Wiregrass War Veterans Head to D.C.

By: Tim Elliott Email
By: Tim Elliott Email

As war heroes from the greatest generation continue to age, the window of opportunity for them to see their monument continues to close.

But today, more than 90 area World War II vets got to experience their memorial, first-hand.

Through donations from the community, these brave men and women are able to make that journey to D.C., free of charge.

It's a journey to honor them for changing the course of history in World War II.

The United States of America; forged by freedom; protected by the service and sacrifice of the men and women of the U.S. Armed Forces.

"I was on the move when I got over there...landed in Liverpool, England, went over to France, and up on through Germany,” said World War II veteran Robert Forrest.

Those men and women who call the wiregrass home, boarded a plane bound for the nation's capital.

“I want to see how much it's changed in the last 67 years,” said Forrest, a native of Donalsonville, Georgia.

91 war veterans headed to the Dothan Regional Airport just before 6 am Saturday morning.

It's a day trip, designed in their honor.

Robert and his brother Billy were soldiers in the U.S. Army in 1944 at the height of Hitler’s power.

Both brothers heeded the call of duty and decided to stand up against tyranny.

“My mother, she didn't like it but there was not much she could do, they told us to go and we went,” said Robert.

The brothers, barely old enough to vote and fighting in world war that spanned four continents spent almost a year and a half just 80 miles apart in Germany.

Something their mother, felt very close to home.

“She had our baby brother to kind of take over our place to hang in there until we did get back home,” said Billy.

But big brother Robert made a promise, saying mom, I’ll see you soon.

“I wrote her a letter back saying mama, I guarantee ya I can tell the difference, the war is over and we will be home,”

Robert and Billy Forrest: 2 soldiers among millions of others who've put their lives on the line, for old glory.

Each veteran is accompanied on the trip by a guardian.

The last honor flight back in may was a success.

90 World War II veterans made the trip then.

Another trip is being planned for next March.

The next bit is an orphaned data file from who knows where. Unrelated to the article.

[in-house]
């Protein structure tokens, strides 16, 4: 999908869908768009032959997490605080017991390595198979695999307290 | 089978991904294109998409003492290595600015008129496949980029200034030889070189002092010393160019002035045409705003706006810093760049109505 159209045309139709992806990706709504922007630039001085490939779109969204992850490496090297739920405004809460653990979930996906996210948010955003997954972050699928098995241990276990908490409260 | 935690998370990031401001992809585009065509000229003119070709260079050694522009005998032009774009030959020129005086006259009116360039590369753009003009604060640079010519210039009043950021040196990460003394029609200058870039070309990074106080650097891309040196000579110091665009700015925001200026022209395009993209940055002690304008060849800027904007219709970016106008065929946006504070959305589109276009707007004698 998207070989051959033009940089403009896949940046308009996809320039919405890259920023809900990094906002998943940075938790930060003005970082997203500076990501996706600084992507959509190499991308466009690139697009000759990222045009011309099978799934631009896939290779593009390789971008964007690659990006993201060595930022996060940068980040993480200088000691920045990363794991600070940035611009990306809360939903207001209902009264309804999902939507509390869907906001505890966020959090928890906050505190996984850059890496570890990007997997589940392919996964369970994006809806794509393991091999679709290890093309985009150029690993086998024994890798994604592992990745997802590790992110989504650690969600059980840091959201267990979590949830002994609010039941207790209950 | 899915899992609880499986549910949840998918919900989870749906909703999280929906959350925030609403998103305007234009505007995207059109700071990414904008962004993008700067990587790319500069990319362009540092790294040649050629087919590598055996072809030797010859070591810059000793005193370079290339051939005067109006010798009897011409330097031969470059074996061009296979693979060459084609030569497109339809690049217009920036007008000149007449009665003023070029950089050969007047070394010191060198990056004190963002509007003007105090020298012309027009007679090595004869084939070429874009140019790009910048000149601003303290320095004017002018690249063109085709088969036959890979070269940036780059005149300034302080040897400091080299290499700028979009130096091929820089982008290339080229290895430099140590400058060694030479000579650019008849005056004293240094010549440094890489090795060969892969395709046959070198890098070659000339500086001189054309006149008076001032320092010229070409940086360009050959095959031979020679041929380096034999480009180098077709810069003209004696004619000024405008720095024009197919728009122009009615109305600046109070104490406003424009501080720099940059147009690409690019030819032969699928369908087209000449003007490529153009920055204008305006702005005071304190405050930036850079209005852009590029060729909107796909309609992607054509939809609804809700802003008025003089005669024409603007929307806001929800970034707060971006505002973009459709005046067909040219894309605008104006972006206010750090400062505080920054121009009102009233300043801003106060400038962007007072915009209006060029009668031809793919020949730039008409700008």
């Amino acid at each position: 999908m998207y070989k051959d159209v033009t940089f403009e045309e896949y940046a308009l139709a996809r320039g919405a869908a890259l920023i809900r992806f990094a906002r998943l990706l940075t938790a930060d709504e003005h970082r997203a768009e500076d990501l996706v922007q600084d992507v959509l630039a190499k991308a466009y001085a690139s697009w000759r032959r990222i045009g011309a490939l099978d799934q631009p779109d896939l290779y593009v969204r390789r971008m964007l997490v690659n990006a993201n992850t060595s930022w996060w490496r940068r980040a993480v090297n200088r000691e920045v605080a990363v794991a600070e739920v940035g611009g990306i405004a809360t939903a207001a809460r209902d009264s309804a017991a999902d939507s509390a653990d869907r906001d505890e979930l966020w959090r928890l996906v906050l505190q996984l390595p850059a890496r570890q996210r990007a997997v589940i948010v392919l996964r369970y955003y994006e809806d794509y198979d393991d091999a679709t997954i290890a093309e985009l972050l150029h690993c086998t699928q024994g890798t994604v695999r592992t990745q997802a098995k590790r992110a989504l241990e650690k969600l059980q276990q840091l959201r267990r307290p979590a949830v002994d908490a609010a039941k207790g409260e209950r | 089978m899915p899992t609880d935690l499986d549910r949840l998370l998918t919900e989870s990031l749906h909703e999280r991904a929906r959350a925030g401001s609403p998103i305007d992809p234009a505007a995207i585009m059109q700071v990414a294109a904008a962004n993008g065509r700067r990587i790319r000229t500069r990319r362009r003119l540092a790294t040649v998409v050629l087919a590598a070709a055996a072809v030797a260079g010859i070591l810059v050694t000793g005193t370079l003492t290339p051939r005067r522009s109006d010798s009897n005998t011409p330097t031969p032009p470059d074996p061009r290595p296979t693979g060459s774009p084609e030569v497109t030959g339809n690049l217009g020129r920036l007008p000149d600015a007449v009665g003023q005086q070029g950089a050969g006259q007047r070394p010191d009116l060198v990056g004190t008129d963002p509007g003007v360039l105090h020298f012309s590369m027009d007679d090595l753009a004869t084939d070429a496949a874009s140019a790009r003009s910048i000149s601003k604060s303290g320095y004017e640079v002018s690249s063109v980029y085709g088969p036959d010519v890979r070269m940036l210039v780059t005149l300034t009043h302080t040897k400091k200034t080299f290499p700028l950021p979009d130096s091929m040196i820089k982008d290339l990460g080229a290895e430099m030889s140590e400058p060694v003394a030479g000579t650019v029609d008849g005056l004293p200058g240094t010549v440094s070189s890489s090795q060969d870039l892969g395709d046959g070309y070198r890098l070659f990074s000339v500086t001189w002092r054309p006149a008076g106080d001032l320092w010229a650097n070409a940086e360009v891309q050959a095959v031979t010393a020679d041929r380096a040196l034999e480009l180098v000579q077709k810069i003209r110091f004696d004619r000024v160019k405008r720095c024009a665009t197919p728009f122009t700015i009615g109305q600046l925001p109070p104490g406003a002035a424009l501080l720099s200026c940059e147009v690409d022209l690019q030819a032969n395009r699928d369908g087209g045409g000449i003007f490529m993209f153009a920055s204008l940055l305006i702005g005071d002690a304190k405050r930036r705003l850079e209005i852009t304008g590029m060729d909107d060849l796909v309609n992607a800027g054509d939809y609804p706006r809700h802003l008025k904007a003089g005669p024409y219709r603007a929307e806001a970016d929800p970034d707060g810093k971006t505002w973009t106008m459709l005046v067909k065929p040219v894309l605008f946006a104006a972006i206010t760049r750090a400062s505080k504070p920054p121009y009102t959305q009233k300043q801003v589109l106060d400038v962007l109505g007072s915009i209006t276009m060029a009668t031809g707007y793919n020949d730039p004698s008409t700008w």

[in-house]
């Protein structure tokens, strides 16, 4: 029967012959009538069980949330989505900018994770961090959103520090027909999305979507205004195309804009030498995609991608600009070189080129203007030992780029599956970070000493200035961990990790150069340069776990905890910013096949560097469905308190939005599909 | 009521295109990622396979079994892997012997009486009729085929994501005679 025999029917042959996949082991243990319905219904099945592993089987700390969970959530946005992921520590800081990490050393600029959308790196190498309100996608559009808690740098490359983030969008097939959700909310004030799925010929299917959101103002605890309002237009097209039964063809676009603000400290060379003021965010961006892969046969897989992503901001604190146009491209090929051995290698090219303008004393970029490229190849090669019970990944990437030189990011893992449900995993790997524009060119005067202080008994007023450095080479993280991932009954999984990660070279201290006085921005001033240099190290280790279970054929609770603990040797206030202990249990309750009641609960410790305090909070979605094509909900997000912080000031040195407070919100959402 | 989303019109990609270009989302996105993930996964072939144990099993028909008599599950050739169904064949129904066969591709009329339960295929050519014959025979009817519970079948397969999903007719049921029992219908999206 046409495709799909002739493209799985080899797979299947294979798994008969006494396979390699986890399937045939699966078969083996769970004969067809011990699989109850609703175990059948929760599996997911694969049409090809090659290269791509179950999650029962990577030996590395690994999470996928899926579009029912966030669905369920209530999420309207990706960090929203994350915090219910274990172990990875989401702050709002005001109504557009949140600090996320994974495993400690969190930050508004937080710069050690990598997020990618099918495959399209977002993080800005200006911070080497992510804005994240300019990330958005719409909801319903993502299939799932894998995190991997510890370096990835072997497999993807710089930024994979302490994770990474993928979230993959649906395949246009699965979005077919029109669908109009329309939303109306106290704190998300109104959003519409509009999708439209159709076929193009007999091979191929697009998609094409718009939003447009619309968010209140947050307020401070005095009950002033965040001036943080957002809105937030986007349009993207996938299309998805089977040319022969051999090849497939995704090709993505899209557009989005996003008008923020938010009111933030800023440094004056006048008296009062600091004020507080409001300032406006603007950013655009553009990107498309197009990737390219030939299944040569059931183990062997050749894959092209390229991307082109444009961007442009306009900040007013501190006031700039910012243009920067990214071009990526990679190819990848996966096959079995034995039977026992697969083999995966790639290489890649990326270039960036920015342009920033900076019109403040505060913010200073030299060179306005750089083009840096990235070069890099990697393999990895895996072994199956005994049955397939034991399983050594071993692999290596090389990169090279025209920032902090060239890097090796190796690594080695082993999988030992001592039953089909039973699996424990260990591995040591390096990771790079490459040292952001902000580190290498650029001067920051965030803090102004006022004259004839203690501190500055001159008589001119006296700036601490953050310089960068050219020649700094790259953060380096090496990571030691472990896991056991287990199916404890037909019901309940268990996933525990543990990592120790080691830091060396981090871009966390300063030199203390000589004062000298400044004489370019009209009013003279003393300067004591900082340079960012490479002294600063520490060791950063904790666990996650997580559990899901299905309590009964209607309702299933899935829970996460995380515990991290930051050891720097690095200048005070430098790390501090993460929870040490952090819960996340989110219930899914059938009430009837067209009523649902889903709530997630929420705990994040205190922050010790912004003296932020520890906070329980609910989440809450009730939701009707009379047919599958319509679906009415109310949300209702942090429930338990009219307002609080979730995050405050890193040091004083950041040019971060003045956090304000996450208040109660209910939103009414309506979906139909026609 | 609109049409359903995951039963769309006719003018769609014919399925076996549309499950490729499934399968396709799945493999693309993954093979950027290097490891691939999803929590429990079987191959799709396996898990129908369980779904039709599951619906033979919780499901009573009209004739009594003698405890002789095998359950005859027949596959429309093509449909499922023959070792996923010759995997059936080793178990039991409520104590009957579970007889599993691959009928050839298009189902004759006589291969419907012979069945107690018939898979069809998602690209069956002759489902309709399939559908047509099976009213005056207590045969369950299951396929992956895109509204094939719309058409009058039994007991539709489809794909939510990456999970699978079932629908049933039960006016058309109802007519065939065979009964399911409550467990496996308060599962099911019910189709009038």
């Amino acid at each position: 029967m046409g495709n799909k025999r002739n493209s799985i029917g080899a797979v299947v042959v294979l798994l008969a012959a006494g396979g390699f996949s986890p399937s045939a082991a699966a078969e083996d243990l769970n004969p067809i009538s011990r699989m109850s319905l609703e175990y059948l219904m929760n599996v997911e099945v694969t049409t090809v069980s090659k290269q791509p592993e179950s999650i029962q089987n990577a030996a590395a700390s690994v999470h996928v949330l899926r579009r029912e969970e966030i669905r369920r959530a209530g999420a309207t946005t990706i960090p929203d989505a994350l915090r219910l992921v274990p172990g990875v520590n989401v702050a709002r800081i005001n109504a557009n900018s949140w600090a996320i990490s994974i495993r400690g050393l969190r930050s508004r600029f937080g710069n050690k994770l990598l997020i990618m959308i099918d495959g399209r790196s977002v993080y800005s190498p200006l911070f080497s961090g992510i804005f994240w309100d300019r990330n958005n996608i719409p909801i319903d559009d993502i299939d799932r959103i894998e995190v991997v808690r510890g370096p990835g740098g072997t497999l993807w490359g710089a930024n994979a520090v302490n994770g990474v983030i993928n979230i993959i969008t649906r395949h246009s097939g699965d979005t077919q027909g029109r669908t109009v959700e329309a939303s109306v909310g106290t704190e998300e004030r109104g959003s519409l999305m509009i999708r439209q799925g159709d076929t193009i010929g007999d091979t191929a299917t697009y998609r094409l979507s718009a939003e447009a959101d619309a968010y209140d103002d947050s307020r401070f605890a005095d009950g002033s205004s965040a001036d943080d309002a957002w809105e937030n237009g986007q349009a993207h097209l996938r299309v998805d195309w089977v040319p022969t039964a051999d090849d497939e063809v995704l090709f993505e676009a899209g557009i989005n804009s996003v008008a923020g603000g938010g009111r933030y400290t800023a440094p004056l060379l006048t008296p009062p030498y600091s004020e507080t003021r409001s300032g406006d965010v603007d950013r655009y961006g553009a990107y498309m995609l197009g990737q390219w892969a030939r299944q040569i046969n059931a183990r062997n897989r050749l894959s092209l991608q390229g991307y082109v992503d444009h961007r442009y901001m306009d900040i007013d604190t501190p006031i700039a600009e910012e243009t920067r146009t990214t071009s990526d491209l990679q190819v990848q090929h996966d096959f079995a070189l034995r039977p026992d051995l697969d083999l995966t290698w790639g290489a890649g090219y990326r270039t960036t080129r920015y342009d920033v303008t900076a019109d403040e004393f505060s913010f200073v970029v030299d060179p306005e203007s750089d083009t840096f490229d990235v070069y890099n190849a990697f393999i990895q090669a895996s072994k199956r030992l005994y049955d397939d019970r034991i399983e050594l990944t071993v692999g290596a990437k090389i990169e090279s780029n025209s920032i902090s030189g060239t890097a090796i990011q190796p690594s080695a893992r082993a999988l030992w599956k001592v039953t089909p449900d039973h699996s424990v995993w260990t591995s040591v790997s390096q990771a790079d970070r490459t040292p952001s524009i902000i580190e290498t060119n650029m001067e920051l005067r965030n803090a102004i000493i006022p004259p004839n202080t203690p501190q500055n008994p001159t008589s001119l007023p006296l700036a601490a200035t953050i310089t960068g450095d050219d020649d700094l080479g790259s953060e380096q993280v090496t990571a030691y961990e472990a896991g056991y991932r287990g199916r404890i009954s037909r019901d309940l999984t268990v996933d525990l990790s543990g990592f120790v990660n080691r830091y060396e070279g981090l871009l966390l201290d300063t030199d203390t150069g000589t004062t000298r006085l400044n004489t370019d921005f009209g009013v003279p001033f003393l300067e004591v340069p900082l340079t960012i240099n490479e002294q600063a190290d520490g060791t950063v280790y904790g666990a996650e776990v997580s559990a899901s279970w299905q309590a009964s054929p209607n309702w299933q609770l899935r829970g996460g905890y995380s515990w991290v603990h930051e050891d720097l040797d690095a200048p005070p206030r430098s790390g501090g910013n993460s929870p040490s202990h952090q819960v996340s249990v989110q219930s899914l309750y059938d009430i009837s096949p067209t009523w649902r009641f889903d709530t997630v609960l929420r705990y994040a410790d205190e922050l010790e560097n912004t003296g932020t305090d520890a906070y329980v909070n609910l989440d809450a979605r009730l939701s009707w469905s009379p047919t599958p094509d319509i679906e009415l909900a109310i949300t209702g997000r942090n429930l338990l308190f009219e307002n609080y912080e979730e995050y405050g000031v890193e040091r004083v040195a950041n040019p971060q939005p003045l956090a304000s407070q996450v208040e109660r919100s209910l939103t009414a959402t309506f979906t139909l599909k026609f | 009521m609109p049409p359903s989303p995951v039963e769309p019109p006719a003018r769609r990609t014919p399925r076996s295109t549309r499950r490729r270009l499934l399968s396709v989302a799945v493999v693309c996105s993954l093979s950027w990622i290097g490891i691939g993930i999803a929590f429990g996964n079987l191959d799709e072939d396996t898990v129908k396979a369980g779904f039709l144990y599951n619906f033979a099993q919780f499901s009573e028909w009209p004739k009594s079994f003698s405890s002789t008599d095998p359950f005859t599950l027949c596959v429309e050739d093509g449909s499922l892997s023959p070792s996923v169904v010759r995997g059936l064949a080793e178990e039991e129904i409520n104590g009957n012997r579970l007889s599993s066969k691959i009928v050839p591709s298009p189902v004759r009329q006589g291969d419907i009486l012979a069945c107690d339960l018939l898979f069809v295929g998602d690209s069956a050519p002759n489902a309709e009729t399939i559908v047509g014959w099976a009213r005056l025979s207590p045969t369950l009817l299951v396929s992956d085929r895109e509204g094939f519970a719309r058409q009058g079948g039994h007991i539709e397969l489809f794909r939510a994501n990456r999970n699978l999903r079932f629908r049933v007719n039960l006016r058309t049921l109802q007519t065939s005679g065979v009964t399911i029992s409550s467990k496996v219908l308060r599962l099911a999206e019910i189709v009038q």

The veterans will arrive back in Dothan Saturday night.

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  • by Jennifer Location: Florida on Sep 27, 2009 at 09:43 PM
    This is am amazing thing tha the community is doing for the WWII vets. My 89 year old grandfather and his brother were able to make this trip and I want to thank the each and every person that helped make this a reality for them. I know they have been talking about it for weeks and as his oldest grandchild, I can;t wait to get home to hear just how much they enjoyed their day together as brothers, and seeing these sites while being recognized as the war heros that we have all known them to be. Again I know my family thanks everyone who made this possible for these brave men and we hope you are able to continue these efforts until all our veterens know hoe very much they are appreciated by this great country. It is so important that we all remember that our freedom is not free and so many gave their lives, time, blood, and sweat to protect us then and today. Thank you all and thanks to the families and the supporters.
  • by Paula Location: Ozark on Sep 26, 2009 at 07:57 PM
    Thank you wiregrass citizens for making this trip possible for my father and many others. He had a wonderful day!
  • by Katherine Location: Maryland on Sep 26, 2009 at 06:16 PM
    Today, I had the honor of greeting these fine gentelmen as they de-boarded their airplane at BWI and escourt them to their buses that would take them into Washington D.C. to see their monument. I can not think of a better way to spend my Saturday morning then in an airport terminal shaking the hand of our Nation's finest Heros and thanking them for the sacrifices they made. I was touched beyond words when many of the Veteran's stopped to shake hands with not only me and every other person who came out to greet them, but to shake hands with my 2 1/2 year old son who was clapping and cheering. Many tears were shed by everyone but especially by me when one Veteran patted my son on the back and said to him "We did it for you son, we did it for you."
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